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Improving Aviation Safety in Africa: The key is integration

Sebina Muwanga, Uganda  Aug 14, 2016

On 16 June 2016, the European Commission seven-year-ban on all Zambian registered carriers into European Union (EU) airspace was lifted. This ban was imposed following several findings, and a significant safety concern in the air operator certification process, revealed through an ICAO (International Civil Aviation Organization) audit on the Zambian civil aviation sector.

The European Commission, under Regulation (EC) No. 2111/2005, has powers to ban operators registered in particular states, that fail to meet international safety and regulatory oversight standards, from entering the airspace of all EU member states. Non EU members like Lichtenstein, Norway and Switzerland would not grant landing permission either, because they are committed to EU aviation safety standards, and further, inbound flights into their territories have to transit through airspace controlled by other EU member states.

Zambia was finally cleared after taking corrective action over a seven year period, which addressed the findings and significant safety concern.

Why should Zambia- with more than half of its population living below the poverty line- invest in aviation safety and regulatory oversight, to match the standards of a developed EU member state like Germany? According to the July 2016 World Bank development indicators database, the total nominal GDP of Zambia is 22 billion U.S dollars, while that of Germany is 3.3 trillion U.S dollars.

Article 37 of the Convention on International Civil Aviation mandates all contracting states to ensure uniformity in regulations, standards, procedures and organization in relation to aircraft, personnel, airways and auxiliary services. This implies that standards should be the same in all contracting states, regardless of level of economic development. Zambia, being a contracting state, is bound by the provisions of article 37.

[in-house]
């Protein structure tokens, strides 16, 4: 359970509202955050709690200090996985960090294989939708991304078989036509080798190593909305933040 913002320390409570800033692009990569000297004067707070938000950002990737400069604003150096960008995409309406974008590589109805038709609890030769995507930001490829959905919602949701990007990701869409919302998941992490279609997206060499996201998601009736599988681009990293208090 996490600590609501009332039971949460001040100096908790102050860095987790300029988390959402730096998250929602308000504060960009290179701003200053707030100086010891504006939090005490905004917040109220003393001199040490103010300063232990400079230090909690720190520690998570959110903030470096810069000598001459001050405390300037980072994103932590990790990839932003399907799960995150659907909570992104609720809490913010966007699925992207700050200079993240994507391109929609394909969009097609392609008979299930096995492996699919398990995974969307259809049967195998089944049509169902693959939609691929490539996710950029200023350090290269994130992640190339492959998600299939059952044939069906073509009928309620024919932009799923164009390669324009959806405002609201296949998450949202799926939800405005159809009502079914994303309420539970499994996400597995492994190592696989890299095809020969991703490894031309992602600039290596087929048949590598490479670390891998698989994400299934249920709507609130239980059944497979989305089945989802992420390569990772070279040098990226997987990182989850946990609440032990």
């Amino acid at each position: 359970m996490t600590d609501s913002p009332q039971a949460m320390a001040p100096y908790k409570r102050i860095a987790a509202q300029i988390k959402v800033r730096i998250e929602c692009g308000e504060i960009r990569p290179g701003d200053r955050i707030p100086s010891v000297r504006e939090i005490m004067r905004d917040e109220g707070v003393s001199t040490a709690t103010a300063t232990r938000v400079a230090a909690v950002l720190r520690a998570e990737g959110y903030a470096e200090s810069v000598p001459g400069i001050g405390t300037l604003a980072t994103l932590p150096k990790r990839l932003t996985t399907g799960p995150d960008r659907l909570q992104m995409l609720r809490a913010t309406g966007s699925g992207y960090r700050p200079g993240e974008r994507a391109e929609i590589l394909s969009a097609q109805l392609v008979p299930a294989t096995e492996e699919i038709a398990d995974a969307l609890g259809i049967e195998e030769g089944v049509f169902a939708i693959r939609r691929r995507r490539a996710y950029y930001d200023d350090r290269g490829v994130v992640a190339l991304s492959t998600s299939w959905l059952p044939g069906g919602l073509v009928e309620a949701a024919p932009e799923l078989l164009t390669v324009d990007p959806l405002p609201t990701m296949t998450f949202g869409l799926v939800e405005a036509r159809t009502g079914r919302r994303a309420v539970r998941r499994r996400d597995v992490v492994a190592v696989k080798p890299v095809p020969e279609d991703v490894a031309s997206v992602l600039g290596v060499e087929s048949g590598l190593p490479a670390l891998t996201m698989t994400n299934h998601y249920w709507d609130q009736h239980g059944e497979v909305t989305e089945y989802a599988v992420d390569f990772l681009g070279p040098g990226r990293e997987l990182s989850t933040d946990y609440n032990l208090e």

Regulators, service providers, and airport operators have to comply with the same international minimum requirements regardless of flight frequency, cargo or passenger statistics. Countries with a small aviation industry and ultimately, less resources, always find difficulty complying with the requirements of Article 37.

Regional integration is the best option for contracting states without adequate resources to satisfy the requirements of Article 37 above.
Under Article 77, states may come together, pool resources and form regional integration projects or joint operating organizations. This can be achieved by setting up common infrastructure like:

• Training academies; like Euro Control, which provides air traffic control and air traffic management training for EU member states. Before breakup of the East African Community in 1977, EACAA (East African Civil Aviation Academy) provided training for pilots, instructors, maintenance engineers and flight operations officers for all East African states.

• Airlines; like Scandinavian Airlines, which is owned by Denmark, Norway and Sweden. Air Afrique was partly owned by Air France and Benin, Burkina Faso, Cameroon, Central African Republic, Republic of Congo, Gabon, Mauritania, Niger and Senegal. East African Airlines was owned by Uganda, Kenya and Tanzania.